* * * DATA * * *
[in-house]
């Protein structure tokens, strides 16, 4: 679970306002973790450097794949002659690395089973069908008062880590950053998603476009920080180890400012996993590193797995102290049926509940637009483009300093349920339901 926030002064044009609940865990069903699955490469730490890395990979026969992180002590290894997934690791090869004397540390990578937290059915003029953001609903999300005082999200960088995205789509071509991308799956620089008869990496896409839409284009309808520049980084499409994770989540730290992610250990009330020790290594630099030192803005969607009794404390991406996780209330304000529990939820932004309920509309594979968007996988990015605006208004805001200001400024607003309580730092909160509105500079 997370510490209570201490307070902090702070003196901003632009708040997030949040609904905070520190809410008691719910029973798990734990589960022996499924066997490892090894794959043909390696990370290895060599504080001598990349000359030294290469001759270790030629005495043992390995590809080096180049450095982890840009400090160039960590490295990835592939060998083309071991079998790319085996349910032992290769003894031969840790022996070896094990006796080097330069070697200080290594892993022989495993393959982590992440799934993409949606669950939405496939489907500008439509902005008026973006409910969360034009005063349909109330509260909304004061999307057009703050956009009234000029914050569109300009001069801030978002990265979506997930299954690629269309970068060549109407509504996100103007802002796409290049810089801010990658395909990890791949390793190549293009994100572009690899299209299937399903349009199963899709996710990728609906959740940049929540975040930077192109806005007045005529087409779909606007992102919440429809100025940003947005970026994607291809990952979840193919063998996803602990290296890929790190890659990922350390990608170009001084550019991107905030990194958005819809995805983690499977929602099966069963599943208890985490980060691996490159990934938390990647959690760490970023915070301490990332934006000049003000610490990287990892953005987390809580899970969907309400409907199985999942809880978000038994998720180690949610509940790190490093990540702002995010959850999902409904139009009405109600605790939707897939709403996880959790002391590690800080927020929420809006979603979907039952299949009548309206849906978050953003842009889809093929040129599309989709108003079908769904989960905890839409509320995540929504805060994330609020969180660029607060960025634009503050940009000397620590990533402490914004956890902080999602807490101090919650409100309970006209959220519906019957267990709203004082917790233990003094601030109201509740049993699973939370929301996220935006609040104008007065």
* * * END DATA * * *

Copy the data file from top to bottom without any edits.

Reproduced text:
[in-house]
């Protein structure tokens, strides 16, 4: 679970306002973790450097794949002659690395089973069908008062880590950053998603476009920080180890400012996993590193797995102290049926509940637009483009300093349920339901 926030002064044009609940865990069903699955490469730490890395990979026969992180002590290894997934690791090869004397540390990578937290059915003029953001609903999300005082999200960088995205789509071509991308799956620089008869990496896409839409284009309808520049980084499409994770989540730290992610250990009330020790290594630099030192803005969607009794404390991406996780209330304000529990939820932004309920509309594979968007996988990015605006208004805001200001400024607003309580730092909160509105500079 997370510490209570201490307070902090702070003196901003632009708040997030949040609904905070520190809410008691719910029973798990734990589960022996499924066997490892090894794959043909390696990370290895060599504080001598990349000359030294290469001759270790030629005495043992390995590809080096180049450095982890840009400090160039960590490295990835592939060998083309071991079998790319085996349910032992290769003894031969840790022996070896094990006796080097330069070697200080290594892993022989495993393959982590992440799934993409949606669950939405496939489907500008439509902005008026973006409910969360034009005063349909109330509260909304004061999307057009703050956009009234000029914050569109300009001069801030978002990265979506997930299954690629269309970068060549109407509504996100103007802002796409290049810089801010990658395909990890791949390793190549293009994100572009690899299209299937399903349009199963899709996710990728609906959740940049929540975040930077192109806005007045005529087409779909606007992102919440429809100025940003947005970026994607291809990952979840193919063998996803602990290296890929790190890659990922350390990608170009001084550019991107905030990194958005819809995805983690499977929602099966069963599943208890985490980060691996490159990934938390990647959690760490970023915070301490990332934006000049003000610490990287990892953005987390809580899970969907309400409907199985999942809880978000038994998720180690949610509940790190490093990540702002995010959850999902409904139009009405109600605790939707897939709403996880959790002391590690800080927020929420809006979603979907039952299949009548309206849906978050953003842009889809093929040129599309989709108003079908769904989960905890839409509320995540929504805060994330609020969180660029607060960025634009503050940009000397620590990533402490914004956890902080999602807490101090919650409100309970006209959220519906019957267990709203004082917790233990003094601030109201509740049993699973939370929301996220935006609040104008007065």